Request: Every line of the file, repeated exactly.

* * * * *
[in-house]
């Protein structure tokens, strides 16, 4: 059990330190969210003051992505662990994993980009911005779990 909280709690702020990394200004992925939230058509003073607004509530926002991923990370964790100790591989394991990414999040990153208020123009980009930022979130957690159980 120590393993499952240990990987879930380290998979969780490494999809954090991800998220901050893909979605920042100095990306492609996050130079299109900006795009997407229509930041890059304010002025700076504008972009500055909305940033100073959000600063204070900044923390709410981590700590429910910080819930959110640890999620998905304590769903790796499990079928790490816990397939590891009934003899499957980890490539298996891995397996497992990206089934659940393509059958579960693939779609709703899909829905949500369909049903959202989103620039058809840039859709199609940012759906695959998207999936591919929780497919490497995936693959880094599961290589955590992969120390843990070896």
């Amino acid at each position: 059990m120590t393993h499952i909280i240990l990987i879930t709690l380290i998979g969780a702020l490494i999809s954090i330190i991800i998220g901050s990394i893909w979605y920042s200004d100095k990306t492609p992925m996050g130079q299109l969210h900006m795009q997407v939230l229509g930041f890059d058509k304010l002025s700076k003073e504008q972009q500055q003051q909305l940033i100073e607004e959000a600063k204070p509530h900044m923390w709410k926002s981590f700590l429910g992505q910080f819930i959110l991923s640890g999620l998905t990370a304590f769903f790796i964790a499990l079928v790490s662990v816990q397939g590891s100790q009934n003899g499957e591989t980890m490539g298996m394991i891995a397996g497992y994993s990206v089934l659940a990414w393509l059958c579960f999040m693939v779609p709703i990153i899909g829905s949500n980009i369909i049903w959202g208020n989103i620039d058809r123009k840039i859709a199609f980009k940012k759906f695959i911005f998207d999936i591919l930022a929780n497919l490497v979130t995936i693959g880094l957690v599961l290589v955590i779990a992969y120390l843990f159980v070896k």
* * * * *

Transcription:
[in-house]
């Protein structure tokens, strides 16, 4: 059990330190969210003051992505662990994993980009911005779990 909280709690702020990394200004992925939230058509003073607004509530926002991923990370964790100790591989394991990414999040990153208020123009980009930022979130957690159980 120590393993499952240990990987879930380290998979969780490494999809954090991800998220901050893909979605920042100095990306492609996050130079299109900006795009997407229509930041890059304010002025700076504008972009500055909305940033100073959000600063204070900044923390709410981590700590429910910080819930959110640890999620998905304590769903790796499990079928790490816990397939590891009934003899499957980890490539298996891995397996497992990206089934659940393509059958579960693939779609709703899909829905949500369909049903959202989103620039058809840039859709199609940012759906695959998207999936591919929780497919490497995936693959880094599961290589955590992969120390843990070896």
């Amino acid at each position: 059990m120590t393993h499952i909280i240990l990987i879930t709690l380290i998979g969780a702020l490494i999809s954090i330190i991800i998220g901050s990394i893909w979605y920042s200004d100095k990306t492609p992925m996050g130079q299109l969210h900006m795009q997407v939230l229509g930041f890059d058509k304010l002025s700076k003073e504008q972009q500055q003051q909305l940033i100073e607004e959000a600063k204070p509530h900044m923390w709410k926002s981590f700590l429910g992505q910080f819930i959110l991923s640890g999620l998905t990370a304590f769903f790796i964790a499990l079928v790490s662990v816990q397939g590891s100790q009934n003899g499957e591989t980890m490539g298996m394991i891995a397996g497992y994993s990206v089934l659940a990414w393509l059958c579960f999040m693939v779609p709703i990153i899909g829905s949500n980009i369909i049903w959202g208020n989103i620039d058809r123009k840039i859709a199609f980009k940012k759906f695959i911005f998207d999936i591919l930022a929780n497919l490497v979130t995936i693959g880094l957690v599961l290589v955590i779990a992969y120390l843990f159980v070896k």